As the BBC is fond of calling him lately, "the man said to be the President of France" was—"perhaps"—infamously photographed in a crash helmet, leaving a purported love nest shared with a well-known actress while his chauffeur-driven moto waited at curb. The chauffeur of the Presidential Scooter, Closer magazine reported in an explosive seven-page exposé, also delivered fresh croissants in the mornings.
Hollande, a committed bachelor, has refused to explain himself, citing a longstanding French tradition of not delving too closely into the private lives of its public servants (with good reason), and the implicated actress has now sued Closer for libel, another longstanding French tradition for public figures who find themselves facing the unwelcome glare of unwanted publicity.
Meanwhile, in a dramatic development worthy of a soap-opera plot twist, the current Somewhat First Lady of France, Hollande's companion Valerie Trierweiler, has precipitously secluded herself in a Parisian hospital, suffering from "shock."
Unsurprisingly, President Hollande's abysmal poll numbers have rebounded by several percentage points, since en ce pays-ci respect is axiomatically accorded a virile leader, whatever his politics or abilities. With the latest revelation that he had managed to keep the alleged affair secret for over two years, including a hotly contested presidential campaign, the thinking goes that Hollande may indeed have hitherto unremarked managerial skills. And after all, Hollande presides over a country which actually has a name for the just-after-work hours so propitious for infidelity—l'heure bleue—and which also has a tradition of selecting iconic sex symbols such as Brigitte Bardot and Catherine Deneuve as models for Marianne, the official state muse.
After her death, Madame du Barry, a nubile denizen of the Parc, ascended to la Pompadour's position but never her station. (Below, François Boucher's odalesque of Jeanne Bécu shortly before she became a countess.)
But the quintessential concubine was Madame de Montespan, l'Athenée—well-born, clever, scheming, haughty and ambitious—who had bewitched Louis XIV in his early middle age (quite literally and scandalously with a love philtre procured from a satanist who also brewed very efficient poisons, but that is another story). The king sired four illegitimate children with her, all later ennobled, one of whom was later exiled as an insurrectionist. While in royal favor, "La Montespan" reigned as de facto queen, with a suite of rooms at Versailles that eclipsed those of the actual queen, the homely and devout Infanta, Maria Theresa.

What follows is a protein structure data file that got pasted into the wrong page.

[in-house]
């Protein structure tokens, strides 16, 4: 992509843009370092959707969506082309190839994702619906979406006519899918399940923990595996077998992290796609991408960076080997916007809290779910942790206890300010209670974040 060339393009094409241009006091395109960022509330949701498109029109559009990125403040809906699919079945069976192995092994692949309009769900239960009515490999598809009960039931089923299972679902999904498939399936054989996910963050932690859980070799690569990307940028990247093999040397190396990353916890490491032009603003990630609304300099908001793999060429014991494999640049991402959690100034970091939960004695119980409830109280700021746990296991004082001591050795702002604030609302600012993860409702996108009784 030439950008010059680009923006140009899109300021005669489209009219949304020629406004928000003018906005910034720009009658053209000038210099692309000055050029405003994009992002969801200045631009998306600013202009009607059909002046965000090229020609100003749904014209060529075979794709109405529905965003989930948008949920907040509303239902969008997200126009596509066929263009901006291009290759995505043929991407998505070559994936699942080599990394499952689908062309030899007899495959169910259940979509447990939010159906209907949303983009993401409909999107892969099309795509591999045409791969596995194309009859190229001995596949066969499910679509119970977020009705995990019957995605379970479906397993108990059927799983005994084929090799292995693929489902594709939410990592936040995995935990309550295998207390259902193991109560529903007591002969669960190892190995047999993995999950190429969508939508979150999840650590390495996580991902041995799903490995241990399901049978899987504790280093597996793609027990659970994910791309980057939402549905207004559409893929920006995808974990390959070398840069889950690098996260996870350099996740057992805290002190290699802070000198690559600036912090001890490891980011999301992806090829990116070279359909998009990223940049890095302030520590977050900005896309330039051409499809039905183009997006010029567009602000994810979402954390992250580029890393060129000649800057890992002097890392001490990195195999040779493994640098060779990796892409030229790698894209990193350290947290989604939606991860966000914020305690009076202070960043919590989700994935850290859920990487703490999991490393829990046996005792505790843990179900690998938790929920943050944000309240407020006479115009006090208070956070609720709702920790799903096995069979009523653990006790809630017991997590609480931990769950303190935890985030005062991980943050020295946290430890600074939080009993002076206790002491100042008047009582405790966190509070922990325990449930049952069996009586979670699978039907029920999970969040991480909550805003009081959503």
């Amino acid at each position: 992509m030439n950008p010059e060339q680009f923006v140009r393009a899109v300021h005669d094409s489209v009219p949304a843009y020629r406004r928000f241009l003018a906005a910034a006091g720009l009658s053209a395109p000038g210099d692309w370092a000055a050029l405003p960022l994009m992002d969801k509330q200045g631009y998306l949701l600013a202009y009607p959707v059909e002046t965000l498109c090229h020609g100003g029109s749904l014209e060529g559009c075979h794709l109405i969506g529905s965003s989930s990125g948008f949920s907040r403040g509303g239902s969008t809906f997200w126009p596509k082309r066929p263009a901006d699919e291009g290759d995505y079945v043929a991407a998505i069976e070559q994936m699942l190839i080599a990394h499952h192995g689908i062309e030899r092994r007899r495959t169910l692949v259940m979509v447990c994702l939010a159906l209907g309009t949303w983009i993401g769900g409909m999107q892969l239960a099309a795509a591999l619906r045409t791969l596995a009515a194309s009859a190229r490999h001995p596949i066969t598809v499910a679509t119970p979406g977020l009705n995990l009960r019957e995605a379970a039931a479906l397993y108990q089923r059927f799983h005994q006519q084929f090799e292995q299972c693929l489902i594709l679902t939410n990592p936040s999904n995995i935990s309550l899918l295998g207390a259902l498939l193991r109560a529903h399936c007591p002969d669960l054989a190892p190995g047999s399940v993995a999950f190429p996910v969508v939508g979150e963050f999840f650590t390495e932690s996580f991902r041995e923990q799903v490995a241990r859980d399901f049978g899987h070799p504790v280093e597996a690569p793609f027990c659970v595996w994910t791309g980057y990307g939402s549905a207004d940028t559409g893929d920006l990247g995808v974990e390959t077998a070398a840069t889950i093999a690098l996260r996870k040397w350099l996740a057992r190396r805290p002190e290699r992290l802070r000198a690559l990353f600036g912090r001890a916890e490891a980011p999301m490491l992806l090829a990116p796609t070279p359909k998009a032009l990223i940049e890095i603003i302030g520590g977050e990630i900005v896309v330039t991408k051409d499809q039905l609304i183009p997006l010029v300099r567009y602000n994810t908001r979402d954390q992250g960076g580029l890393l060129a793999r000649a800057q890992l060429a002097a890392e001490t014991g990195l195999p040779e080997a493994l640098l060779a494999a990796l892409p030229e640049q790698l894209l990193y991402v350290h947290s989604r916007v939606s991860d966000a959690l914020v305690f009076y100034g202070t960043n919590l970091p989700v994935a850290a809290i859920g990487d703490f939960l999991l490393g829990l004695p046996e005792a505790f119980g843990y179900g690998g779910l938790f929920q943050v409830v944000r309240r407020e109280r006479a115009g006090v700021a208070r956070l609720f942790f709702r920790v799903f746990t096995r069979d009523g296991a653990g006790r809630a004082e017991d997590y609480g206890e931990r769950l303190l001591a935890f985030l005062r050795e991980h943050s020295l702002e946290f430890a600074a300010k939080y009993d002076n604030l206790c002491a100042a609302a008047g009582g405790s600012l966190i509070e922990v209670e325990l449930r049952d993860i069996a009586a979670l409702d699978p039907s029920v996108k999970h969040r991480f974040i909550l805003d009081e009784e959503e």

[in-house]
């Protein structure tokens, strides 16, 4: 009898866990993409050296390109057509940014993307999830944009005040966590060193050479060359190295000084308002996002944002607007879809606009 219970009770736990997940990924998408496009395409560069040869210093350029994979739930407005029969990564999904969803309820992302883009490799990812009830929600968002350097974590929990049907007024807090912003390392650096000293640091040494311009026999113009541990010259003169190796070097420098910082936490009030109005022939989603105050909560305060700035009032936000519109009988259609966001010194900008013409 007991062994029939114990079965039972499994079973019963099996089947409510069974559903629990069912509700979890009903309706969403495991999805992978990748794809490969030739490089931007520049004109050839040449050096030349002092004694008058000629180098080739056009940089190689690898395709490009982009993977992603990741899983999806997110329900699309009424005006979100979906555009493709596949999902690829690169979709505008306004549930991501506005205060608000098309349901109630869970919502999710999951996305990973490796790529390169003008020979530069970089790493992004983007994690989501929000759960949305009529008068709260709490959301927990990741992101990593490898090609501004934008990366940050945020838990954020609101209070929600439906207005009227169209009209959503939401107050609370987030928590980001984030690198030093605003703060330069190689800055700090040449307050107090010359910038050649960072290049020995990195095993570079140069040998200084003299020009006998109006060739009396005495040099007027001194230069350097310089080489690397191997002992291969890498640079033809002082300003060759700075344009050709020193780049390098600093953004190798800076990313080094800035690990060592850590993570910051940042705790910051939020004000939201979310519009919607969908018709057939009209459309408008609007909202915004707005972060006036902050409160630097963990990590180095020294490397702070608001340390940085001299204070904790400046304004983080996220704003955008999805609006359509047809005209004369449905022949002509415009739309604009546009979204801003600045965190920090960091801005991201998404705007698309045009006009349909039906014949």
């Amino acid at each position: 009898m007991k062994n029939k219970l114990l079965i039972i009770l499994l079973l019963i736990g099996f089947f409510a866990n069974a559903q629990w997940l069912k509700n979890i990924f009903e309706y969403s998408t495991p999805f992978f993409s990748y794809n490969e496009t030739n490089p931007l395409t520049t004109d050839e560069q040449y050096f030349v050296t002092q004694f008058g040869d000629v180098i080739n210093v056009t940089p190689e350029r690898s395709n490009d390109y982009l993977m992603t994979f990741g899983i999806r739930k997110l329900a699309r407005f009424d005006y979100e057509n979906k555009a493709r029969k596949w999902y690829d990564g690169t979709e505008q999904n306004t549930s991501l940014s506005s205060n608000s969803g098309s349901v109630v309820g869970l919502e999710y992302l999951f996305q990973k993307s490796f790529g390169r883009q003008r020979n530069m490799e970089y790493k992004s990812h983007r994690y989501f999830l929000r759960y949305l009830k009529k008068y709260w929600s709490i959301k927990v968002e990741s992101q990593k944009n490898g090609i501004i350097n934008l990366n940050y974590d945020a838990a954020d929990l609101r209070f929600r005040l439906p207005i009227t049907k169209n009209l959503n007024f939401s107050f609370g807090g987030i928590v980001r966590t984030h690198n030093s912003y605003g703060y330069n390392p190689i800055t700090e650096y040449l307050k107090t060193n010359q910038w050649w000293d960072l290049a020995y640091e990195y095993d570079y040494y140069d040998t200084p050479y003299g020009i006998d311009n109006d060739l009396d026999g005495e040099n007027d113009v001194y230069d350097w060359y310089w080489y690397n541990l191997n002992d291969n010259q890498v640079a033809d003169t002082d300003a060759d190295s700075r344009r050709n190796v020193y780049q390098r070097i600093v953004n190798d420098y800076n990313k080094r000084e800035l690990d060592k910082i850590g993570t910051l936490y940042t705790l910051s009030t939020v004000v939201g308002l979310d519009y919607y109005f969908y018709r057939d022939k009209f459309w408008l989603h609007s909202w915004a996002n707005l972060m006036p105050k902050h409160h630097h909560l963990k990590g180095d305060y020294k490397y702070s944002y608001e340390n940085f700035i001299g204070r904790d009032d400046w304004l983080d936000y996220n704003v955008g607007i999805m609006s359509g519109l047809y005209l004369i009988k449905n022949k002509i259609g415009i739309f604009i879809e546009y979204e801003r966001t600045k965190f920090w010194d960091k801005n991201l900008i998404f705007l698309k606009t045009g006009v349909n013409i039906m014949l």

Louis XIV's German sister-in-law, la Princesse Palatine, in her posthumous letters reported that during the Dutch Wars, Louis XIV dutifully spent much of each campaign season at the front, presiding over war councils and generally being deferred to, though “he took quite a long time dressing; he had his moustache curled and sometimes spent half an hour before the mirror arranging it with wax.“ (With victory in sight, the undertaking degenerated into showmanship and farce, as when the king invited his decorator and gardener to tour the siege of Cambrai in 1677, instructing his minister Colbert to pay Le Brun and Le Nôtre each 1500 livres for their pains.)
And it was at Cambrai—a jump-the-shark moment if ever there was one—that the king joined his armies with the queen and two mistresses in tow like a band of gypsy camp followers. German mercenaries heckled Madame de Montespan as they marched in revue, whistling and shouting, “Konigs Hure!" At dinner that evening, the king inquired how she had liked the maneuvers and Montespan replied, “Perfectly lovely, only I find the Germans far too naïve for insisting upon calling everything by its proper name.“
It was also understood that Madame de Maintenon, a late and pivotal mistress of Louis XIV, controlled state affairs by forcing all ministers and petitioners to pass through the gauntlet of her appartements at Versailles if they hoped to gain access to the king. She was known at court as "Madame de Maintenant" (Madame Now), and had doubtless married the king privately, though this was never officially acknowledged.
Like just about everything else during the Ancien Régime, the changing of the guard was also handled with aplomb. In one of those almost-too-good-to-be-true moments of history which are nonetheless true, Madame de Montespan, on her way out, and Madame de Maintenon, on her way in, first met on a staircase in Versailles. Madame de Maintenon was ascending and Madame de Montespan descending. The former remarked, "I see that you are going down, Madame, while I am going up."
Upon her fall, which was both spectacular and precipitous, la Montespan exiled herself to a nunnery and occupied herself with expiatory good works, in keeping with another longstanding tradition of discarded royal mistresses, as hospitals in that century were where the destitute were brought to die.
Plus ça change, plus c'est la même chose.